Melanie Joy
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Melanie Joy


Band Alternative Pop


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The best kept secret in music


"The Independent"

With only about half an hour of performance time at her disposal, Melanie could have rested completely on her laurels and performed the five songs from her brand new EP. But in a nice touch, she opted to play only two of those songs, opening instead with two songs, Cancer and Rose-Coloured Spectacles, which were rarely on the set list in her shows with Moon in Pisces. With its jazz inflections and its instantly sing-able chorus, Cancer offered an instant and welcome change of pace for this audience. It also demonstrated the hallmark of Melanie’s music, the richly complex yet fully accessible song, again in a way that no other performer attempted. Rose Coloured Spectacles continued the style and the mood, with its beautifully majestic opening and its enchanting progression.

Melanie’s third song was Girl from the Frying Pan, one of her oldest and one of her best, and an audience favourite from her Moon in Pisces days. Here, though, she re-cast it, offering a much different piano sound as a backdrop, and the effect was fascinating to anyone who knew the song from its earlier guises. But this was the only point at which the sound system slightly betrayed her: the new piano sound was louder than the standard grand piano treatment, and the song’s truly marvelous lyrics were hard to hear. Too bad, because the vocal performance itself was strong, particularly during the song’s elaborate middle section.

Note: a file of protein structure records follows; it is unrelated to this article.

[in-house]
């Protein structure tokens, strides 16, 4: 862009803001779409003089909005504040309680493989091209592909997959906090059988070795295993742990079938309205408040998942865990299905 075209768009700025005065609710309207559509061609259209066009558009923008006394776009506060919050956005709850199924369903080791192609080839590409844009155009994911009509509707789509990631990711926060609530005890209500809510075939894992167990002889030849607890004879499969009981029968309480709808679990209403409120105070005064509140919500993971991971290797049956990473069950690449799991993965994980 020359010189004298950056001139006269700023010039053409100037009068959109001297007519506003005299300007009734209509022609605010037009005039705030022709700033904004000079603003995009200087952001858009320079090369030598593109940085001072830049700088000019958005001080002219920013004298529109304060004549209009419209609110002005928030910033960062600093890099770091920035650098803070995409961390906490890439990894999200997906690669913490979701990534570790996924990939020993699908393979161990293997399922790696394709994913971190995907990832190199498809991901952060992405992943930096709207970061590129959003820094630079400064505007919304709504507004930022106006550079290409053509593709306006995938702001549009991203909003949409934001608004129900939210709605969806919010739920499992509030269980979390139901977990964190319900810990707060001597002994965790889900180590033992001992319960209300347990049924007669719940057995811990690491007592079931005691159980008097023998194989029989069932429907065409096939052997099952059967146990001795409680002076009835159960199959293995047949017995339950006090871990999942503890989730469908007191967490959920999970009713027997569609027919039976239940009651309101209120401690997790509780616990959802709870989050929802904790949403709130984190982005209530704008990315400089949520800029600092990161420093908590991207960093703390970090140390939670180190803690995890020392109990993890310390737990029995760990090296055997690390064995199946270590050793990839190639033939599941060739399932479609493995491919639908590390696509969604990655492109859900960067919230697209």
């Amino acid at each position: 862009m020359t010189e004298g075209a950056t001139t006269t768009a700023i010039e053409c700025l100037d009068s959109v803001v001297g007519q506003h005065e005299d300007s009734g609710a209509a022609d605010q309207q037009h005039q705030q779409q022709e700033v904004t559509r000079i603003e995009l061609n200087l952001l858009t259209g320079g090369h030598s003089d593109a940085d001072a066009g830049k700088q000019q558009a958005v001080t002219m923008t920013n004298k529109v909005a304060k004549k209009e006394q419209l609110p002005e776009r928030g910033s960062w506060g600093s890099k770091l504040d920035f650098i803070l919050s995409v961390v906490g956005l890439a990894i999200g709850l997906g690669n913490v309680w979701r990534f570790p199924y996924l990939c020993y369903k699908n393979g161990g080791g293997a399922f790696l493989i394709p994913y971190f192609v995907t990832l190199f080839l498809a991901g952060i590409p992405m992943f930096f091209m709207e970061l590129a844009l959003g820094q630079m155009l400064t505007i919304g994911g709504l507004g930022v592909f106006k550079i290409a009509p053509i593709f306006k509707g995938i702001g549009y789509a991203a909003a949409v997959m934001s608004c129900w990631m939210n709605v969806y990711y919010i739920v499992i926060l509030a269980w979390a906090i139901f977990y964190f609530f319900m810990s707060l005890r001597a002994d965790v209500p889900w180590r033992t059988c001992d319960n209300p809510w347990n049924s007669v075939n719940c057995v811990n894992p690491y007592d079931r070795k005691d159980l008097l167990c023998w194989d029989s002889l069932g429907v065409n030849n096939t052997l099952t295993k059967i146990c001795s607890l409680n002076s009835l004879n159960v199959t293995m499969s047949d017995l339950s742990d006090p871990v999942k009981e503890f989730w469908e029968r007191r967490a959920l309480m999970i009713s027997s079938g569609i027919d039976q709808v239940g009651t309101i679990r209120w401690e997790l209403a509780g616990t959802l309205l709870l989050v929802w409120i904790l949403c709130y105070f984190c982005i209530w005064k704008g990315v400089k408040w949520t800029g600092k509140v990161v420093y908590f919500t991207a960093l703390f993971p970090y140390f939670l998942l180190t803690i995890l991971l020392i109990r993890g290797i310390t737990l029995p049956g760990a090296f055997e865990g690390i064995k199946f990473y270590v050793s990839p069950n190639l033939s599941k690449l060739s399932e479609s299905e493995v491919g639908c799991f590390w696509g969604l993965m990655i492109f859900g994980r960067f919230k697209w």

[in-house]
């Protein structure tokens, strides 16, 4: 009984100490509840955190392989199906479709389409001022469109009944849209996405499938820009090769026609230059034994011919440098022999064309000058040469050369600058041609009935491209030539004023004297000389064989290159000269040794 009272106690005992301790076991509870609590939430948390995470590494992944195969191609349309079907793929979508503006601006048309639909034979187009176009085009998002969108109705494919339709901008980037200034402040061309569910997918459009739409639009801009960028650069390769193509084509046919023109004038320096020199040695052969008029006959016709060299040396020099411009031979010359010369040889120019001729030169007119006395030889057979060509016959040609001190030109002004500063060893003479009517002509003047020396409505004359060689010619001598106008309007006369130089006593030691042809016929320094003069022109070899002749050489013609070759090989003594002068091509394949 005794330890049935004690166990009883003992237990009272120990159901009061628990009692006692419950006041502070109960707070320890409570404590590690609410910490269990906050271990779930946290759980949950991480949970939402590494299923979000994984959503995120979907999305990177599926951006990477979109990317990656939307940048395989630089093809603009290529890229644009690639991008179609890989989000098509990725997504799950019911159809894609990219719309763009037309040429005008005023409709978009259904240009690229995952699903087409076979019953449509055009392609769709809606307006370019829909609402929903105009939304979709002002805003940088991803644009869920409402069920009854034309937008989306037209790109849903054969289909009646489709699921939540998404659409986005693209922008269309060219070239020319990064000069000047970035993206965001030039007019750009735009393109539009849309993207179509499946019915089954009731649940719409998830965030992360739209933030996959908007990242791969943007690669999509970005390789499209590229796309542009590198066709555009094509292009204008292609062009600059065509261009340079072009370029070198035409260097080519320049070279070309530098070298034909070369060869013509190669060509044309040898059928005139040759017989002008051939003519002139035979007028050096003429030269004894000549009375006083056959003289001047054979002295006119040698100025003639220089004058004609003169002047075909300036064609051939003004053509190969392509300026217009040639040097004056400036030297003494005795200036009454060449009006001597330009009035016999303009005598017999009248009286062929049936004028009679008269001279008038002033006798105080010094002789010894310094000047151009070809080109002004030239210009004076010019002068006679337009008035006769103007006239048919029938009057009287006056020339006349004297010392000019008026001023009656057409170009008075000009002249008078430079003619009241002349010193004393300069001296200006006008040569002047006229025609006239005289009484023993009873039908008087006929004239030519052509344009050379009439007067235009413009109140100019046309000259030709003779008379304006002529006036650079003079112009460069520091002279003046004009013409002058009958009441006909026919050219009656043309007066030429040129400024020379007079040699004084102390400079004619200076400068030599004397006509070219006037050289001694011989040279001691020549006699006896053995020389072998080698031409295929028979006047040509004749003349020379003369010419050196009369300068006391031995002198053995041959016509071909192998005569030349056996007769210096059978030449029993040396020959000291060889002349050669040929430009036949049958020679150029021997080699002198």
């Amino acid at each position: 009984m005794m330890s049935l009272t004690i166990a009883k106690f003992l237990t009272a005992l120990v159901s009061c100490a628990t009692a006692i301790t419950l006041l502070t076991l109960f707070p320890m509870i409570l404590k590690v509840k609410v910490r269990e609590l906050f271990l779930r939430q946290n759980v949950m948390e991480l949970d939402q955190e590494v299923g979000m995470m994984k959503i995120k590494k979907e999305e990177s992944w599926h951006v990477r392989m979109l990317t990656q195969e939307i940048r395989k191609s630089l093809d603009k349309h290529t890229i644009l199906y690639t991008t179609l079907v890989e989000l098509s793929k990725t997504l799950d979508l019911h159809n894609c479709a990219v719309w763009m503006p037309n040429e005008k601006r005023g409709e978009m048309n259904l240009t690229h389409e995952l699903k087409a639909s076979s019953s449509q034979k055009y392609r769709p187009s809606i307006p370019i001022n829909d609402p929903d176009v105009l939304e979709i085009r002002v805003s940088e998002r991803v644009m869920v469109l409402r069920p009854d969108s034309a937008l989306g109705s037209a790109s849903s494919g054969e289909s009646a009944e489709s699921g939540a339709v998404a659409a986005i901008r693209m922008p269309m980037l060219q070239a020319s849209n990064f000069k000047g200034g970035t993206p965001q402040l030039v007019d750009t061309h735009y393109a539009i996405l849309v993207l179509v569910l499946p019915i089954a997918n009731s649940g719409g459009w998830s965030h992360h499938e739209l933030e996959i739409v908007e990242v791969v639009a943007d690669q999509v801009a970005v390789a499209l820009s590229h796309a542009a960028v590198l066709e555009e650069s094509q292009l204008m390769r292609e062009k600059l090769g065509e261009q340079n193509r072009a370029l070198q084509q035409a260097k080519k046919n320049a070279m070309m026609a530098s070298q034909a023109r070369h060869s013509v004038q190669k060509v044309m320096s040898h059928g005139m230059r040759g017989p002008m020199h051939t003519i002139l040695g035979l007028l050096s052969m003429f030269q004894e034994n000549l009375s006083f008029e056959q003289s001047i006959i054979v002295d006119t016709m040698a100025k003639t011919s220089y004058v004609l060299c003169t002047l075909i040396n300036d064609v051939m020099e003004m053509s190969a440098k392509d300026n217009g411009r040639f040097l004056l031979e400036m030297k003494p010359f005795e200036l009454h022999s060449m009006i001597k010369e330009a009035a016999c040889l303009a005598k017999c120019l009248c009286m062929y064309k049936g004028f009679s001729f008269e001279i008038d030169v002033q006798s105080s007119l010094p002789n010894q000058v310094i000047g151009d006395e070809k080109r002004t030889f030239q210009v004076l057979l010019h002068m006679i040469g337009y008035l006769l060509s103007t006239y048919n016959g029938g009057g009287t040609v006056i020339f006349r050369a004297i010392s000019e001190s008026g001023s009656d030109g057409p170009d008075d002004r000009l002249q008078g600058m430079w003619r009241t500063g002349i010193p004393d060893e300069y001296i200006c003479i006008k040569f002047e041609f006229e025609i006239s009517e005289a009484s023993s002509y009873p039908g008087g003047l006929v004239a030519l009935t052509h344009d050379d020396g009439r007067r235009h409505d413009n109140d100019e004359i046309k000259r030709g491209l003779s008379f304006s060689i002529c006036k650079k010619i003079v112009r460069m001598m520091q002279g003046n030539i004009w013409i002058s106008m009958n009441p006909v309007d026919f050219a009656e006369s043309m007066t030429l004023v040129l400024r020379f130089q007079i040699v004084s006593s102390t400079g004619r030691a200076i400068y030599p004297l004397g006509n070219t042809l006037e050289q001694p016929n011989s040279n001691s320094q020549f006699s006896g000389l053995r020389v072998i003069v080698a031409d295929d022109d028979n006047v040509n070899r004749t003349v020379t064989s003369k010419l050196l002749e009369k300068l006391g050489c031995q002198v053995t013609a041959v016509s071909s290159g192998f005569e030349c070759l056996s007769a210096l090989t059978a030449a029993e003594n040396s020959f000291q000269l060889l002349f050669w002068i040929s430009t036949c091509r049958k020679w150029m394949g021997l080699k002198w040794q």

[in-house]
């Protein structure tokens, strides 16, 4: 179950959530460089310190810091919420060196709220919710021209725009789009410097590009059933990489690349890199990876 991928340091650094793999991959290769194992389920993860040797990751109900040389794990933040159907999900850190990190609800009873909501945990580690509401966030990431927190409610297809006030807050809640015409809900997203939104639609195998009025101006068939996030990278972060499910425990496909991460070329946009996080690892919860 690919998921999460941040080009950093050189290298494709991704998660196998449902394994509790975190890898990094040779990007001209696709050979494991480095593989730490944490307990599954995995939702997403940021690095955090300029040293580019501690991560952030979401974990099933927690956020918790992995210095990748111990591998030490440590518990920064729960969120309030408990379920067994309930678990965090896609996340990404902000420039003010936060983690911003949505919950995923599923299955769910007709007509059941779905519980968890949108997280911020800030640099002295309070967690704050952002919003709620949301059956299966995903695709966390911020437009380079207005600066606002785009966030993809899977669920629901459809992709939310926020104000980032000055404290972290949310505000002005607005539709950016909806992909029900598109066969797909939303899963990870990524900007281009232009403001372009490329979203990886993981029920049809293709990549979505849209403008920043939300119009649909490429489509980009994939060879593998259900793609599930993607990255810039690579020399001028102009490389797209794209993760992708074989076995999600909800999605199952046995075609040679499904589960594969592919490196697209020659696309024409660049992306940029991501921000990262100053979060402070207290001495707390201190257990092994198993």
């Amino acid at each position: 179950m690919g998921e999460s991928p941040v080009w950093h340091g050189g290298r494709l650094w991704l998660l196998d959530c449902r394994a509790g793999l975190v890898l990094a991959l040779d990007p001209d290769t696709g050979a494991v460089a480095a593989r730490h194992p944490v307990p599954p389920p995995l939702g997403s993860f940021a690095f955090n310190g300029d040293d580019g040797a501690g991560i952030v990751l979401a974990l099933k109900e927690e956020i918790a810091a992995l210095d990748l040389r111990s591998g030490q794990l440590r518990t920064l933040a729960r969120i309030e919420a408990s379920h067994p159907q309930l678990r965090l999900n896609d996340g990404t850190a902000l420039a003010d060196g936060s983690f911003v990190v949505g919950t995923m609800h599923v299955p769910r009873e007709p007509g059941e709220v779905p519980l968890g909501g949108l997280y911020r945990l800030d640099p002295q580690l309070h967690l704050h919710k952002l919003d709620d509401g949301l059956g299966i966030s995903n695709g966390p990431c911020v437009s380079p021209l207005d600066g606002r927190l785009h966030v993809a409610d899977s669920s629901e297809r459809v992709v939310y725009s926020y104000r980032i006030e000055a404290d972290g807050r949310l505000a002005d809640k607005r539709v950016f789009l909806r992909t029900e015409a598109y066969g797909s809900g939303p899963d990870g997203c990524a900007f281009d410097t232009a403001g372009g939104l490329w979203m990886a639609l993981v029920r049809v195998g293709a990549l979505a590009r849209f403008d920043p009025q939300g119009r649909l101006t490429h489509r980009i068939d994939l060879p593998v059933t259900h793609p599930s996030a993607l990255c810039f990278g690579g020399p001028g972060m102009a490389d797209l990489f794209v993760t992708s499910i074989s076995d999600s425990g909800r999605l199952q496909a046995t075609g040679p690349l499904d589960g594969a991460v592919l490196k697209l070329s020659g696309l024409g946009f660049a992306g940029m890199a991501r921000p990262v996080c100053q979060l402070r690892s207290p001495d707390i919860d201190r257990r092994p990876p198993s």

Floating on Empty came next, one of the highlights of the new EP. The weeks of work on the recording of this song became noticeable immediately, as Melanie attacked it with complete certainty and an impressive confidence. Anyone familiar with the CD version will miss the harmonies when they hear it live, but impressively, Melanie brings those harmonies into the performance in different ways.

While she really has no need for cover songs (nobody who can write this well ever does), Melanie has always brought covers into her sets, and today was no different. But here as always, her choice was unpredictable: Weezer’s Say it Ain’t So. But then, maybe it’s not so unpredictable. Its lyrics – which you can find all over the Web if you wish – aren’t that far removed from Melanie’s own lyrics, and there was something personal about this performance that made it intriguingly special.

The closer, and perhaps her closer forever, was Webweaver. A brilliant, moving, complex, haunting song, Webweaver opens with an evocative and riveting piano riff that sets the tone and never lets up. How she managed to pull this one off while withering under the sun in anyone’s guess, but she did, and the audience listened intently throughout. This is surely one of the great songs of our time, and one that’s destined for far larger stages than the Lighthouse’s hay wagon. But today, on that hay wagon, it sounded nothing short of superb.

Next up for Melanie, the CD launch party in Toronto on October 25. There, we’ll hear another first: a full evening of Melanie Joy alone on stage, with her whole repertoire at her disposal. The six songs today in Fort Erie have merely served to whet the appetite.

- Trevor Carey